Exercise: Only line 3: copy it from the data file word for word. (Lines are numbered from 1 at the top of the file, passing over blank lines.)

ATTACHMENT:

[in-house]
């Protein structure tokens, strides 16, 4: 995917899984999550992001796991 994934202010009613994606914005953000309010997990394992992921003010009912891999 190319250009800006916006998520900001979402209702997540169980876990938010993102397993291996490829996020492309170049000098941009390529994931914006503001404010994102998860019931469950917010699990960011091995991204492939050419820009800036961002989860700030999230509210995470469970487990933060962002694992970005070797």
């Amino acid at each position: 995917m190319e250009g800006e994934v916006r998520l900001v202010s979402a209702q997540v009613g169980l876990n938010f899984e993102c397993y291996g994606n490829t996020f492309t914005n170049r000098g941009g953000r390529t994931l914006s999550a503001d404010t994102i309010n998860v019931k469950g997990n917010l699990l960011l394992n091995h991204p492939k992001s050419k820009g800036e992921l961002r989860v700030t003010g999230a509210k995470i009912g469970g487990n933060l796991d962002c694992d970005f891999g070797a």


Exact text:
């Amino acid at each position: 995917m190319e250009g800006e994934v916006r998520l900001v202010s979402a209702q997540v009613g169980l876990n938010f899984e993102c397993y291996g994606n490829t996020f492309t914005n170049r000098g941009g953000r390529t994931l914006s999550a503001d404010t994102i309010n998860v019931k469950g997990n917010l699990l960011l394992n091995h991204p492939k992001s050419k820009g800036e992921l961002r989860v700030t003010g999230a509210k995470i009912g469970g487990n933060l796991d962002c694992d970005f891999g070797a």